The original lower court verdict triggered the fall of the Israeli Cabinet. Sharett, the leader of the Mapai Party – who had led the political department of the Jewish Agency during the time of the Kastner debacle; had refused to testify at Kastner’s trial; and was blamed by many for the failure of the parachutists’ mission – planned to use the platform presented by the Ma’agan ceremony to defend his actions and those of the Zionist leadership. (As the invitation exhibited here notes, Sharett was scheduled to deliver an address about “Hungarian Jewry, the unification of the kibbutzim, and the organization of the friends of the Palmach and the parachutists.”)
In response to Ayalon’s solicitation for assistance in arranging the Ma’agan commemoration, the Sharett government assigned Moshe Shilo, a Defense Ministry official and director of the IDF, to provide support. Among other things, Shilo obtained a squad from the newly-created Paratroopers Unit to serve as an honor guard and secured the IDF orchestra to play at the event.
Shilo also tried to arrange for an air force flyby over the kibbutz from which parachutists would jump during the ceremony, but the IDF, citing Kibbutz Ma’agan’s proximity to the border, vetoed the request on the grounds that the parachutists might drift into Syria.
Ironically, at the precise time of the commencement of the Ma’agan tribute, a ceremony for laying the cornerstone at Yad Vashem was being held in Jerusalem, which was attended by President Yitzhak Ben-Zvi, who otherwise would have been at Ma’agan. Most the leaders of Mapai, however, including Sharett, Shimon Peres, Teddy Kollek, Pinchas Sapir, and Yigal Allon, chose party loyalty and opted to go to Ma’agan.
The flyover would never have happened but for action taken by the Aero Club of Israel (ACI) which, founded in 1933 with the support of the Jewish Agency and the Haganah, played a major role in the post-state development of Israel’s Air Force. In serious need of funding, and seeking some way to generate publicity, ACI came up with the idea of having two Piper J-3 Cubs fly over the Ma’agan site to drop a metal tube containing a message of greeting attached to a small parachute.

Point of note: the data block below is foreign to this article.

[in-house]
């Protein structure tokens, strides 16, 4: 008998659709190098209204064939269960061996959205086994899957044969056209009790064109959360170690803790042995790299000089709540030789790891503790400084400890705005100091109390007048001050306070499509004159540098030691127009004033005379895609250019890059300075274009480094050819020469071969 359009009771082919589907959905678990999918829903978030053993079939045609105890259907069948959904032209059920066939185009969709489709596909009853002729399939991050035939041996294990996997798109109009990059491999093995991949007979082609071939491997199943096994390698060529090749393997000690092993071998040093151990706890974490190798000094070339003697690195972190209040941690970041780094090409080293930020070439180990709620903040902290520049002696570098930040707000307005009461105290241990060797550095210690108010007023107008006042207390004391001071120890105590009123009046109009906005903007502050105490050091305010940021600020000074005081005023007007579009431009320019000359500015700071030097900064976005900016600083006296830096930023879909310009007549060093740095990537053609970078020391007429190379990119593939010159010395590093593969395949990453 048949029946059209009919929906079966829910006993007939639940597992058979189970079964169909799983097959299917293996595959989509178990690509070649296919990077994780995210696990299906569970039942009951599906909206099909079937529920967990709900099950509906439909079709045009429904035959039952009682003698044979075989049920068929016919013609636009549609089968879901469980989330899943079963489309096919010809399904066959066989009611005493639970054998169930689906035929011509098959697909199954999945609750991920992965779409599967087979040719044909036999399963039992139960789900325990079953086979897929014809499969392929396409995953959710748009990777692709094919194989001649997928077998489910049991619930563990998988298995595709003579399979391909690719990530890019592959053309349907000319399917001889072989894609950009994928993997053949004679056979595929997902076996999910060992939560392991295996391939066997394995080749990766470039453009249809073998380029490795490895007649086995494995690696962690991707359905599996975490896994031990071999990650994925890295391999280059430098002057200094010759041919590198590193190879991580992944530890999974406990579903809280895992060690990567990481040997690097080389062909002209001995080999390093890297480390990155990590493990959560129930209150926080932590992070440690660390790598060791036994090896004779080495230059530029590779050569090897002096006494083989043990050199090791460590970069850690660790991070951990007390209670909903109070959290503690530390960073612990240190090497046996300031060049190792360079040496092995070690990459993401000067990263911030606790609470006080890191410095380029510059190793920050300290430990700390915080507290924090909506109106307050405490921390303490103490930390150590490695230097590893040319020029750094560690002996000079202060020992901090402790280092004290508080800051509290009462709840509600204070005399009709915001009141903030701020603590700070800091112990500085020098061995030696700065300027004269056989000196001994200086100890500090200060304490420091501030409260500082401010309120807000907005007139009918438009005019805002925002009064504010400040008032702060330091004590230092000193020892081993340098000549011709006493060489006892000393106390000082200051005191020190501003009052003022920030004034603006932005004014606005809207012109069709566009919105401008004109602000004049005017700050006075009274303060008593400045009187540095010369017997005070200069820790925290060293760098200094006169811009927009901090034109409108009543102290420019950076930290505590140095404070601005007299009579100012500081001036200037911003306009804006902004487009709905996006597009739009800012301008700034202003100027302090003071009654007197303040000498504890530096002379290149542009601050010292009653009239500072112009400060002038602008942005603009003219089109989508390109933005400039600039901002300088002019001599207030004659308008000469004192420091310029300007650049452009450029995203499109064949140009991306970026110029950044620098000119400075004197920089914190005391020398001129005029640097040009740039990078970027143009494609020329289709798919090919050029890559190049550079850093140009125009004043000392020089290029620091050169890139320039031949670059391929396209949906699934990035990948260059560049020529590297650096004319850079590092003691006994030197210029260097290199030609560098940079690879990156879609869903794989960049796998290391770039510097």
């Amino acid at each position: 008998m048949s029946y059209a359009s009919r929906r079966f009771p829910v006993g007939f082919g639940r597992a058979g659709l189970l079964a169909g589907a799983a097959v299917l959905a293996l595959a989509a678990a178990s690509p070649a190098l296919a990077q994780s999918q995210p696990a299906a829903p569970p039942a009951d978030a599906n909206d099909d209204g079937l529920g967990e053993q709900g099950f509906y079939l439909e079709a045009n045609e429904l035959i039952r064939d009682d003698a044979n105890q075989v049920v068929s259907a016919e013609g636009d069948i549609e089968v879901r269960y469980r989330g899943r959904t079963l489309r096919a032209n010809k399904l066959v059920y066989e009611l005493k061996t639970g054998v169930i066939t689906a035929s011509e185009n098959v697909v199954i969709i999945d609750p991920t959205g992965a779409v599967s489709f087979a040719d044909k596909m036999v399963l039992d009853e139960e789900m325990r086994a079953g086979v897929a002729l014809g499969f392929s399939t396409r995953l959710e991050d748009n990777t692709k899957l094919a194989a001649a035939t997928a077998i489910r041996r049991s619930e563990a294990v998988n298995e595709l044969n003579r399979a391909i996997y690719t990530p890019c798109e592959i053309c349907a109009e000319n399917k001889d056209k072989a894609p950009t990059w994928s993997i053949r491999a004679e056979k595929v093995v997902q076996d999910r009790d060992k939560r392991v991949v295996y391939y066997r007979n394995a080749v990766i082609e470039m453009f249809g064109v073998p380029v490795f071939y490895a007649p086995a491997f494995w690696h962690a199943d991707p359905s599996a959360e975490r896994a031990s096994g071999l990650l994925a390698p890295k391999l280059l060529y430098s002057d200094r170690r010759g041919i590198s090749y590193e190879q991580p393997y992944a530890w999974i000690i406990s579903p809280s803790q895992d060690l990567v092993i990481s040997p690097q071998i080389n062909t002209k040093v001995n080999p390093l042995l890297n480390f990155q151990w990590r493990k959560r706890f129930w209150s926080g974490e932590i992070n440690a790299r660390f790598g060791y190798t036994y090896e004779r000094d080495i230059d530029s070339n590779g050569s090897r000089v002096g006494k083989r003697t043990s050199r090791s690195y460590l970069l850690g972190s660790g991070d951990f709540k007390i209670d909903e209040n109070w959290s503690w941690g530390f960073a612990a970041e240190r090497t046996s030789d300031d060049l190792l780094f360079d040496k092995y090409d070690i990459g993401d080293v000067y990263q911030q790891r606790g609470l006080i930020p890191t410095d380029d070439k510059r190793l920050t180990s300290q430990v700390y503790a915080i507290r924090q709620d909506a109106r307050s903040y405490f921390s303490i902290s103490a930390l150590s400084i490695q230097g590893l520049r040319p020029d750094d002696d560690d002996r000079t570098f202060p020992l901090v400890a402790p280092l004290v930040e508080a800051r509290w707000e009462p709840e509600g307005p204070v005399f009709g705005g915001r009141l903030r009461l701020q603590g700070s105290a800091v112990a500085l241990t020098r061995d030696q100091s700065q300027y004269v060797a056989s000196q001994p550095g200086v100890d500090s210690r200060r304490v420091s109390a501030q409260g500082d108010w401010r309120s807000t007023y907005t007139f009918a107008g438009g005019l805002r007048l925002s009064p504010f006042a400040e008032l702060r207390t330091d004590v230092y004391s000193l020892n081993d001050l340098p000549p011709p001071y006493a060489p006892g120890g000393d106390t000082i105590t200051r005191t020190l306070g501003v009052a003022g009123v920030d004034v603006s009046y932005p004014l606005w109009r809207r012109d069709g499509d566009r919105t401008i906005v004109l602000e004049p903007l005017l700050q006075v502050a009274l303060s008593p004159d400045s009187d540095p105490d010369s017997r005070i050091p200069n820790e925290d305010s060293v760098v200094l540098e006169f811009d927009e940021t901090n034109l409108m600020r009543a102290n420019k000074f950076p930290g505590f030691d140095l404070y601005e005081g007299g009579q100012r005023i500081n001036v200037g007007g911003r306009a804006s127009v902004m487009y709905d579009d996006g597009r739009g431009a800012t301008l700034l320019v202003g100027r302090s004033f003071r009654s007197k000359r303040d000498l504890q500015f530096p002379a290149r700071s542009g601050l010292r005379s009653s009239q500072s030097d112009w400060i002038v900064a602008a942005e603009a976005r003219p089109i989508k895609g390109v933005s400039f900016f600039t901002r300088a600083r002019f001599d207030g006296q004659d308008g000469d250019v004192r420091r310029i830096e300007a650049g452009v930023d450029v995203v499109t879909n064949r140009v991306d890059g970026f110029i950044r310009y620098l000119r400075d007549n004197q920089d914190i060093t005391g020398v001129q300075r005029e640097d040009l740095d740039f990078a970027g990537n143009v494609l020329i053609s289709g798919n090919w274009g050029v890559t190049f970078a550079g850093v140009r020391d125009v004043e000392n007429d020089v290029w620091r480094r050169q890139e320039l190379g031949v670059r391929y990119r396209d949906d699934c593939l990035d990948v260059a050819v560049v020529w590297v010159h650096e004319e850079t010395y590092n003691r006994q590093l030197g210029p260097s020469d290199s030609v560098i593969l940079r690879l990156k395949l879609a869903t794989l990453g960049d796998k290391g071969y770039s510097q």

Shilo vetoed the proposal for two reasons: first, because the IDF had already rejected a similar idea and, second, because the proposal came too late for all the required authorizations to be obtained.
The senior leaders of ACI, however, many of whom were active Mapai members, brought tremendous pressure to bear on Shilo, who finally agreed to permit the flyover. There is substantive evidence, including testimony from members of Kibbutz Ma’agan, that permission was granted so that the pilot could parachute out a message from President Ben-Zvi, who could not personally attend because of his attendance at the Yad Vashem ceremony, but ACI later claimed that it was always understood that the only thing to be dropped from the plane was a message from the Aero Club.
(It is interesting to note that the program on our invitation exhibited here provides for a “President’s message,” which would be presented by his “personal representative,” who was Lieutenant Colonel Yossi Carmel.)
In any event, on a clear day with excellent visibility, two ACI Piper planes took off from Sde Dov in northern Tel Aviv, the first piloted by 27-year-old Uri Galin with Avshalom Strud, who was tasked with coordinating the flyover with the authorities on the ground, in the passenger seat behind him. The second plane was piloted by Gad Gutman, a graduate of one of the first Israeli air force flying courses.
Galin took off first and led the way up the coastline and eastward over Hadera toward Afula, maintaining an altitude of about 3,000 feet. Neither pilot had radios, maps, or a compass aboard, but both knew the route very well. When they approached Kibbutz Ma’agan after flying 90 minutes, the two pilots encountered a virtually empty ceremony site and understood that they had arrived too early.
Pursuant to a contingency plan developed by Strud, the two planes circled overhead and waited for a pre-arranged signal from the ground. When Galin spotted the signal sometime later, he prepared to drop the tube but, ironically, Galin – who was Israel’s long-time discus-throwing champion and had represented Israel at the 1952 Helsinki Olympics – muffed what should have been a simple toss; the parachute opened too soon, and its thin cords became snagged in the plane’s wheel.